HAYES: Right.

KASICH: That if you go to court and you say somebody can pose a danger to themselves or to somebody else, law enforcement got to court, they can come in and they can actually take the guns. That`s a big deal. I mean, look, I`m just talking to you, not politics, I`m talking to you about what can matter. 18 to 21? I`m for 18 to 21. It`s not in my proposal to the legislature. I couldn`t get the group to agree. But you know, there`s -- we may get there.

HAYES: Wait, let me zip in on that because that -- so you got -- so there is a -- we can make a menu of policy issues, right? And say --

KASICH: Bump stocks. There is another one.

HAYES: Right, what are we --

KASICH: They`re going to get -- they`re going to end bump stocks.

HAYES: They`re saying --

KASICH: I`m told the Justice Department. Look --

HAYES: Although it`s unclear whether the Justice Department has unilateral authority to do that.

KASICH: Which they don`t. I believe in Ohio, we`ll ban them. They did in Florida.

HAYES: So wait. Let me ask you something. Because there`s the sort of policy question here, what are the things we can do and I`m hearing a bunch of ideas and then there is the politics, right? So, you`re someone who has -- you know, you`re talking about raising the age you. Say you would support that, you`re closing loophole, you`re someone who`s been Governor of Ohio, you have an A rating for the NRA. You went from B to A as you ran. You signed a bunch of laws expanding gun ownership, concealed carry in places that serve alcohol, silencers and expanded access to those. Have you had a change of heart? Does something changed in you?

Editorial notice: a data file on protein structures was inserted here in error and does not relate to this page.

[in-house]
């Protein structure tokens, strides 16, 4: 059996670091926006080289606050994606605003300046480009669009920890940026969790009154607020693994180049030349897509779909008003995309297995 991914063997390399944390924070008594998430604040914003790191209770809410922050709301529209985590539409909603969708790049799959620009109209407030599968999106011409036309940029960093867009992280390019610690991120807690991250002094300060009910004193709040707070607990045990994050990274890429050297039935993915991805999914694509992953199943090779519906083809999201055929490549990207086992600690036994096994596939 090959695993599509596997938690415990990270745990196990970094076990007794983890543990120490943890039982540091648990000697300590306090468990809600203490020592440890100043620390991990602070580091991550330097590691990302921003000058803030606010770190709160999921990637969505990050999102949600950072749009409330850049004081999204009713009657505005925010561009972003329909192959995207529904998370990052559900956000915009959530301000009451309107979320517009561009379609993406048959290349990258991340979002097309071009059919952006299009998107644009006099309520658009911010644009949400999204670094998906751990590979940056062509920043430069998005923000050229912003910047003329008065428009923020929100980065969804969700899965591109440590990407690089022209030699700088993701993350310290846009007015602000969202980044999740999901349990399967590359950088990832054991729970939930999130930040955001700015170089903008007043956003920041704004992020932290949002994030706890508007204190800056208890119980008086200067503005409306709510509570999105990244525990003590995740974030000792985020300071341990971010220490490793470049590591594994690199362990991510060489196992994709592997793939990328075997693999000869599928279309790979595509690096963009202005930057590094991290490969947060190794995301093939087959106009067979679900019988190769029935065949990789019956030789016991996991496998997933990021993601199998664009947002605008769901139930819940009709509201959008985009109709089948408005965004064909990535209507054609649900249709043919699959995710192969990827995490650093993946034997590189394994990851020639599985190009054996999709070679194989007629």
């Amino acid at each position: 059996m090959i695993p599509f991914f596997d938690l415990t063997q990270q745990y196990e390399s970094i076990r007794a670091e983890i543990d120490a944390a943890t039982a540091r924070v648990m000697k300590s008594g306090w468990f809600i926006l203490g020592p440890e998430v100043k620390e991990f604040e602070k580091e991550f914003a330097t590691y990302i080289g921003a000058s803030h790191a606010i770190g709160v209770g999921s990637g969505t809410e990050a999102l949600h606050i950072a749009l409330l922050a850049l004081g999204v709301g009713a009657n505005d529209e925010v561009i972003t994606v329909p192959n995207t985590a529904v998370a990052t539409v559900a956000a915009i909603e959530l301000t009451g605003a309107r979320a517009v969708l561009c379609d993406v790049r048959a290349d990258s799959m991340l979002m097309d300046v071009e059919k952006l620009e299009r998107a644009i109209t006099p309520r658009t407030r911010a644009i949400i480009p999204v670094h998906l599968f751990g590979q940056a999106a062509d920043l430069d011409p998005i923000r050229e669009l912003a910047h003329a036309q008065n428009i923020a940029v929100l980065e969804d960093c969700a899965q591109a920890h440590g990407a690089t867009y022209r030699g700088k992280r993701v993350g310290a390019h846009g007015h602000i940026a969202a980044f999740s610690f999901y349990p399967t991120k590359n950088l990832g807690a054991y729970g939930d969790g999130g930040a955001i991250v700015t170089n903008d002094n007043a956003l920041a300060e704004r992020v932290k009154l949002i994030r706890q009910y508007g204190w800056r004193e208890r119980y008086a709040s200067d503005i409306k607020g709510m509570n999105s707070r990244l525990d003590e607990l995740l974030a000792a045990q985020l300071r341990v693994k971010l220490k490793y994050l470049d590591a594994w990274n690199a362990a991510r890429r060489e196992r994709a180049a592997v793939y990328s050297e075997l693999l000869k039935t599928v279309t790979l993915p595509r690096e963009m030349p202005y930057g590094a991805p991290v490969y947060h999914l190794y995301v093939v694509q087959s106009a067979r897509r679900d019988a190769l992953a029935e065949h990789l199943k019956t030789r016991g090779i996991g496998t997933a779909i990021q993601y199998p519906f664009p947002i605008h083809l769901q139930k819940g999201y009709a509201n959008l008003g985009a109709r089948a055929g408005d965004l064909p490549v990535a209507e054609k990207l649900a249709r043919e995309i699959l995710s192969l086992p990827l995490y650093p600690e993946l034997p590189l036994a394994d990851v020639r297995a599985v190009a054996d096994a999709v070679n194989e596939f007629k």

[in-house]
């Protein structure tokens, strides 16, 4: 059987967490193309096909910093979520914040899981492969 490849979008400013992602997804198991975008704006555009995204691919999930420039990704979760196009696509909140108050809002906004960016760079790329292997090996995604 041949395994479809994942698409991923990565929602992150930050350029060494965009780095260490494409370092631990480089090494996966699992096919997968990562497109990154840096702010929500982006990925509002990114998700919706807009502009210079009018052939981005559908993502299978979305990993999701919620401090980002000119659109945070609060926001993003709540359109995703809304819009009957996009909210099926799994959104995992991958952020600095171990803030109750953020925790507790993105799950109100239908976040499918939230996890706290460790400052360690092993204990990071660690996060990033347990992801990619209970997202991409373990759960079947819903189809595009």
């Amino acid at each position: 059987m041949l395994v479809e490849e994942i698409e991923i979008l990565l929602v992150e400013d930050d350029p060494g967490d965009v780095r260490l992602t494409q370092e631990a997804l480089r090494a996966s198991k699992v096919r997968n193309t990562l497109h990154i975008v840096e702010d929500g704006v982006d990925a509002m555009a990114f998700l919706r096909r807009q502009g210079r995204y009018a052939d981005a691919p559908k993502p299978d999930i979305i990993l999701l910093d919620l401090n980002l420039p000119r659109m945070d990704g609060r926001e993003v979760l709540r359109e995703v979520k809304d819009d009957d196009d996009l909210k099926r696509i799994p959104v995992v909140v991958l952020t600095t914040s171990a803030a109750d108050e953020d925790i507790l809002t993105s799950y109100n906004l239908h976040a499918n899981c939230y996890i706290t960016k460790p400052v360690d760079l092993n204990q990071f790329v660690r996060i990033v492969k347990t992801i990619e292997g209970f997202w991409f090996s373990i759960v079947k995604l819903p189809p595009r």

KASICH: No. In 1994 I voted for the assault weapons ban.

HAYES: I know. But that --


KASICH: Wait a minute. Wait a minute. I voted for a assault weapons ban.

HAYES: They didn`t like you.

KASICH: Oh, they didn`t like me at all.

HAYES: They gave you an F.

KASICH: Then, when I ran for Governor they opposed me at every -- each and every way. And that was fine. I beat them. They were -- I mean, they gave me an F in everything else. Now, Chris --

HAYES: Wait a second. Continue the story, because then you went -- you managed to get your way into an A with them.